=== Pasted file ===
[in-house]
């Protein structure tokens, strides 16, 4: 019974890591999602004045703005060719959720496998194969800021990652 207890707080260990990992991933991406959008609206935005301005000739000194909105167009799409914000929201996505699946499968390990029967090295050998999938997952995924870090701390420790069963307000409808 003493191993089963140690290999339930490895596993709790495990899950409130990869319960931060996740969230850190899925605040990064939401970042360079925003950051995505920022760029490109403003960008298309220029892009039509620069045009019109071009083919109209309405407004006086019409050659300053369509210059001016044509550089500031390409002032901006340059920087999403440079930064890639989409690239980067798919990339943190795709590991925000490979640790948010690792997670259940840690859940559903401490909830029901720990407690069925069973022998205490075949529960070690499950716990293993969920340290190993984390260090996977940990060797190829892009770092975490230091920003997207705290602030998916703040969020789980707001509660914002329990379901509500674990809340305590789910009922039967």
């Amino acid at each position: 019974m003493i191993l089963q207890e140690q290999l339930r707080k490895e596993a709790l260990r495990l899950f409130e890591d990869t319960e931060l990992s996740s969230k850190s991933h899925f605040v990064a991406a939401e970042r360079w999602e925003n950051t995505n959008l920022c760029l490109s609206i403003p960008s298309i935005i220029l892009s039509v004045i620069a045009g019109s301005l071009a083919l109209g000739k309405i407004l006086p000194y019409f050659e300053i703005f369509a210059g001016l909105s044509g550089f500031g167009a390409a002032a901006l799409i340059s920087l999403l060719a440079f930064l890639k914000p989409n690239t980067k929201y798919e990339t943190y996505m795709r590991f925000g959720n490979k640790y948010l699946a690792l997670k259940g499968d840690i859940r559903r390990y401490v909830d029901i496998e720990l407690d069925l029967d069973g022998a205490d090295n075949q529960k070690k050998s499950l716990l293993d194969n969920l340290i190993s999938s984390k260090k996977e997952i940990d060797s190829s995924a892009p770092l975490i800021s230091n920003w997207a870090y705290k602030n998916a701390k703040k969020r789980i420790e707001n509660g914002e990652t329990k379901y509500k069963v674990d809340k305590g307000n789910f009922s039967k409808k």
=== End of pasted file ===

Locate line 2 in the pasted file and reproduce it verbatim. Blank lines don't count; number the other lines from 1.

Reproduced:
């Protein structure tokens, strides 16, 4: 019974890591999602004045703005060719959720496998194969800021990652 207890707080260990990992991933991406959008609206935005301005000739000194909105167009799409914000929201996505699946499968390990029967090295050998999938997952995924870090701390420790069963307000409808 003493191993089963140690290999339930490895596993709790495990899950409130990869319960931060996740969230850190899925605040990064939401970042360079925003950051995505920022760029490109403003960008298309220029892009039509620069045009019109071009083919109209309405407004006086019409050659300053369509210059001016044509550089500031390409002032901006340059920087999403440079930064890639989409690239980067798919990339943190795709590991925000490979640790948010690792997670259940840690859940559903401490909830029901720990407690069925069973022998205490075949529960070690499950716990293993969920340290190993984390260090996977940990060797190829892009770092975490230091920003997207705290602030998916703040969020789980707001509660914002329990379901509500674990809340305590789910009922039967």